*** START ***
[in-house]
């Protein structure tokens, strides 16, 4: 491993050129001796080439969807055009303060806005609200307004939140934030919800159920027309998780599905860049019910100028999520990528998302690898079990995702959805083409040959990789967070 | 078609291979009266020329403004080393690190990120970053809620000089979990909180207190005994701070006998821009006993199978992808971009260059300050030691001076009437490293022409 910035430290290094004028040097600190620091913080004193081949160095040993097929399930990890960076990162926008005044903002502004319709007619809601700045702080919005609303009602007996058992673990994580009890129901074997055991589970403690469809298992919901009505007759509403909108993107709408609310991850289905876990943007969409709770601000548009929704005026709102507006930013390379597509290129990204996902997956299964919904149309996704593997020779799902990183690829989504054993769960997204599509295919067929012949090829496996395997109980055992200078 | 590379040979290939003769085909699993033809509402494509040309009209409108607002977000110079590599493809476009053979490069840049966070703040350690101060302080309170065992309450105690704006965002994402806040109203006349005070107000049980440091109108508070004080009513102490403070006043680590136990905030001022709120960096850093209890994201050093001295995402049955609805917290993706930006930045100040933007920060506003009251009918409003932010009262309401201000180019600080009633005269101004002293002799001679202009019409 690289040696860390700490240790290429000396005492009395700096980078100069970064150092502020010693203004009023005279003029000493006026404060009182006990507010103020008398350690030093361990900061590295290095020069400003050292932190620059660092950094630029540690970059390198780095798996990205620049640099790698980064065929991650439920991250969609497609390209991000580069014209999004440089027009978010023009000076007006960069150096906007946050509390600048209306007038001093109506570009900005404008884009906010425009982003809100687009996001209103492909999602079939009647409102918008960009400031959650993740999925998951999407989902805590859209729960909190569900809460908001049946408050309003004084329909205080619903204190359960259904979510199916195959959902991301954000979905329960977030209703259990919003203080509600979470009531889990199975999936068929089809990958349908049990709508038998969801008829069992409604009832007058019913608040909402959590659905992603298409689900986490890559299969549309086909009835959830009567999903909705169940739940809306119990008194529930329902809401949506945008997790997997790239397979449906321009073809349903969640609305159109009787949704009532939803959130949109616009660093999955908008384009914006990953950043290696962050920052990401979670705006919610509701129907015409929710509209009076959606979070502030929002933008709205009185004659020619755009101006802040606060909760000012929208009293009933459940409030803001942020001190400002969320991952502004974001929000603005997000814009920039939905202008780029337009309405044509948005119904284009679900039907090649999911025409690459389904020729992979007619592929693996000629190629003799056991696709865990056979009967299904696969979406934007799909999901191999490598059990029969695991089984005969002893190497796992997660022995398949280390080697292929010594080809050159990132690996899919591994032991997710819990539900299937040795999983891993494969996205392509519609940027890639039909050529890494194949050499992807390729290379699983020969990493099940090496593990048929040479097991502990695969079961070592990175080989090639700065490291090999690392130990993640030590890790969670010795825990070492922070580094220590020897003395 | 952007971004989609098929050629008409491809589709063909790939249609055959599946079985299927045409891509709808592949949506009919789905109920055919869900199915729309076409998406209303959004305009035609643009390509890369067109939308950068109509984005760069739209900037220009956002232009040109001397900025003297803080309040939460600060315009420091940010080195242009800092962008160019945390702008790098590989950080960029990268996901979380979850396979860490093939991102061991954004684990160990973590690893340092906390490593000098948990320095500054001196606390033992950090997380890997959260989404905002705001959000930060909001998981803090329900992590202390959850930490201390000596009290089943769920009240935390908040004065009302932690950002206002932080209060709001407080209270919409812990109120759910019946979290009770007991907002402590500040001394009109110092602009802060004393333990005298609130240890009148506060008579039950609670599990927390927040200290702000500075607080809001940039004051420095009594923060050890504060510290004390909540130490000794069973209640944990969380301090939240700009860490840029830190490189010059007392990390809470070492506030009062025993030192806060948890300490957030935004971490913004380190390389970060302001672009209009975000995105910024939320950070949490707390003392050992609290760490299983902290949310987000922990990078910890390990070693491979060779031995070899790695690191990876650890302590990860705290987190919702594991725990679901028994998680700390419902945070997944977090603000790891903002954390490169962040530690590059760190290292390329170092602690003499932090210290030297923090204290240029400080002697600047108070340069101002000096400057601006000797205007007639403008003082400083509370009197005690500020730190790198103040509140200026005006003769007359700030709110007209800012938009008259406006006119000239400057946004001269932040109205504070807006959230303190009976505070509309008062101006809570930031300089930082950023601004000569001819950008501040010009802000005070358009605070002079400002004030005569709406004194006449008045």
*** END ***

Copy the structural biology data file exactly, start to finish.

[in-house]
């Protein structure tokens, strides 16, 4: 491993050129001796080439969807055009303060806005609200307004939140934030919800159920027309998780599905860049019910100028999520990528998302690898079990995702959805083409040959990789967070 | 078609291979009266020329403004080393690190990120970053809620000089979990909180207190005994701070006998821009006993199978992808971009260059300050030691001076009437490293022409 910035430290290094004028040097600190620091913080004193081949160095040993097929399930990890960076990162926008005044903002502004319709007619809601700045702080919005609303009602007996058992673990994580009890129901074997055991589970403690469809298992919901009505007759509403909108993107709408609310991850289905876990943007969409709770601000548009929704005026709102507006930013390379597509290129990204996902997956299964919904149309996704593997020779799902990183690829989504054993769960997204599509295919067929012949090829496996395997109980055992200078 | 590379040979290939003769085909699993033809509402494509040309009209409108607002977000110079590599493809476009053979490069840049966070703040350690101060302080309170065992309450105690704006965002994402806040109203006349005070107000049980440091109108508070004080009513102490403070006043680590136990905030001022709120960096850093209890994201050093001295995402049955609805917290993706930006930045100040933007920060506003009251009918409003932010009262309401201000180019600080009633005269101004002293002799001679202009019409 690289040696860390700490240790290429000396005492009395700096980078100069970064150092502020010693203004009023005279003029000493006026404060009182006990507010103020008398350690030093361990900061590295290095020069400003050292932190620059660092950094630029540690970059390198780095798996990205620049640099790698980064065929991650439920991250969609497609390209991000580069014209999004440089027009978010023009000076007006960069150096906007946050509390600048209306007038001093109506570009900005404008884009906010425009982003809100687009996001209103492909999602079939009647409102918008960009400031959650993740999925998951999407989902805590859209729960909190569900809460908001049946408050309003004084329909205080619903204190359960259904979510199916195959959902991301954000979905329960977030209703259990919003203080509600979470009531889990199975999936068929089809990958349908049990709508038998969801008829069992409604009832007058019913608040909402959590659905992603298409689900986490890559299969549309086909009835959830009567999903909705169940739940809306119990008194529930329902809401949506945008997790997997790239397979449906321009073809349903969640609305159109009787949704009532939803959130949109616009660093999955908008384009914006990953950043290696962050920052990401979670705006919610509701129907015409929710509209009076959606979070502030929002933008709205009185004659020619755009101006802040606060909760000012929208009293009933459940409030803001942020001190400002969320991952502004974001929000603005997000814009920039939905202008780029337009309405044509948005119904284009679900039907090649999911025409690459389904020729992979007619592929693996000629190629003799056991696709865990056979009967299904696969979406934007799909999901191999490598059990029969695991089984005969002893190497796992997660022995398949280390080697292929010594080809050159990132690996899919591994032991997710819990539900299937040795999983891993494969996205392509519609940027890639039909050529890494194949050499992807390729290379699983020969990493099940090496593990048929040479097991502990695969079961070592990175080989090639700065490291090999690392130990993640030590890790969670010795825990070492922070580094220590020897003395 | 952007971004989609098929050629008409491809589709063909790939249609055959599946079985299927045409891509709808592949949506009919789905109920055919869900199915729309076409998406209303959004305009035609643009390509890369067109939308950068109509984005760069739209900037220009956002232009040109001397900025003297803080309040939460600060315009420091940010080195242009800092962008160019945390702008790098590989950080960029990268996901979380979850396979860490093939991102061991954004684990160990973590690893340092906390490593000098948990320095500054001196606390033992950090997380890997959260989404905002705001959000930060909001998981803090329900992590202390959850930490201390000596009290089943769920009240935390908040004065009302932690950002206002932080209060709001407080209270919409812990109120759910019946979290009770007991907002402590500040001394009109110092602009802060004393333990005298609130240890009148506060008579039950609670599990927390927040200290702000500075607080809001940039004051420095009594923060050890504060510290004390909540130490000794069973209640944990969380301090939240700009860490840029830190490189010059007392990390809470070492506030009062025993030192806060948890300490957030935004971490913004380190390389970060302001672009209009975000995105910024939320950070949490707390003392050992609290760490299983902290949310987000922990990078910890390990070693491979060779031995070899790695690191990876650890302590990860705290987190919702594991725990679901028994998680700390419902945070997944977090603000790891903002954390490169962040530690590059760190290292390329170092602690003499932090210290030297923090204290240029400080002697600047108070340069101002000096400057601006000797205007007639403008003082400083509370009197005690500020730190790198103040509140200026005006003769007359700030709110007209800012938009008259406006006119000239400057946004001269932040109205504070807006959230303190009976505070509309008062101006809570930031300089930082950023601004000569001819950008501040010009802000005070358009605070002079400002004030005569709406004194006449008045």